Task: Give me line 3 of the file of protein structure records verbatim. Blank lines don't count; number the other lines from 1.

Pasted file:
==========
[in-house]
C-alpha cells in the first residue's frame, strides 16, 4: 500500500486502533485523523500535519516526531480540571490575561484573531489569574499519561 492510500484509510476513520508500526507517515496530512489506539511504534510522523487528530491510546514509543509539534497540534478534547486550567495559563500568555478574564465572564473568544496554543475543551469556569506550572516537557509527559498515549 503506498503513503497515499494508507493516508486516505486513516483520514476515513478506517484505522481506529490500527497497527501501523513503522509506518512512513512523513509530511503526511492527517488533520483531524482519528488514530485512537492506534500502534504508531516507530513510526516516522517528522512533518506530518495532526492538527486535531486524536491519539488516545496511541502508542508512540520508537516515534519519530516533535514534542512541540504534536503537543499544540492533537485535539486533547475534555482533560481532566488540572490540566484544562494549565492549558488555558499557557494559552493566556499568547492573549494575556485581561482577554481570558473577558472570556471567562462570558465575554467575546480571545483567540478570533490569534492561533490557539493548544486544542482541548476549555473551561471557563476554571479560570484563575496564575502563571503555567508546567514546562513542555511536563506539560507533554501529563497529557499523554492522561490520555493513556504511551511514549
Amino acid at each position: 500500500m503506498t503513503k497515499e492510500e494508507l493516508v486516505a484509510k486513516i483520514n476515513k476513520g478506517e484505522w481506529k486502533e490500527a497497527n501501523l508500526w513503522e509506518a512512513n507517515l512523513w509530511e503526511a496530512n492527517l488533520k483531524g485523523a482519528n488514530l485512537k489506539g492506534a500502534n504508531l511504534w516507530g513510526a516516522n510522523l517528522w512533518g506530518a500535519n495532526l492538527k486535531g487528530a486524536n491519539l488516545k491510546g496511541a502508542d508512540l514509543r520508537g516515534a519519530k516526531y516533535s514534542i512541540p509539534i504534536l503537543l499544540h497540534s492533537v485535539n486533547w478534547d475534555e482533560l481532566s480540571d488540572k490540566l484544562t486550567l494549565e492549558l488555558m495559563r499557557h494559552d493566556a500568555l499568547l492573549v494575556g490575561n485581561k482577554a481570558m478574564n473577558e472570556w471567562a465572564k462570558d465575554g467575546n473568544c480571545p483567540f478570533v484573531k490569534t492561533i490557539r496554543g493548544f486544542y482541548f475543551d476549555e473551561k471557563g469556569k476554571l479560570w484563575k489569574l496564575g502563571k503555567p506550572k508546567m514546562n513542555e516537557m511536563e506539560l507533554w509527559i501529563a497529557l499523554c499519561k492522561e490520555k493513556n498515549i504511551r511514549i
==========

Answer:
Amino acid at each position: 500500500m503506498t503513503k497515499e492510500e494508507l493516508v486516505a484509510k486513516i483520514n476515513k476513520g478506517e484505522w481506529k486502533e490500527a497497527n501501523l508500526w513503522e509506518a512512513n507517515l512523513w509530511e503526511a496530512n492527517l488533520k483531524g485523523a482519528n488514530l485512537k489506539g492506534a500502534n504508531l511504534w516507530g513510526a516516522n510522523l517528522w512533518g506530518a500535519n495532526l492538527k486535531g487528530a486524536n491519539l488516545k491510546g496511541a502508542d508512540l514509543r520508537g516515534a519519530k516526531y516533535s514534542i512541540p509539534i504534536l503537543l499544540h497540534s492533537v485535539n486533547w478534547d475534555e482533560l481532566s480540571d488540572k490540566l484544562t486550567l494549565e492549558l488555558m495559563r499557557h494559552d493566556a500568555l499568547l492573549v494575556g490575561n485581561k482577554a481570558m478574564n473577558e472570556w471567562a465572564k462570558d465575554g467575546n473568544c480571545p483567540f478570533v484573531k490569534t492561533i490557539r496554543g493548544f486544542y482541548f475543551d476549555e473551561k471557563g469556569k476554571l479560570w484563575k489569574l496564575g502563571k503555567p506550572k508546567m514546562n513542555e516537557m511536563e506539560l507533554w509527559i501529563a497529557l499523554c499519561k492522561e490520555k493513556n498515549i504511551r511514549i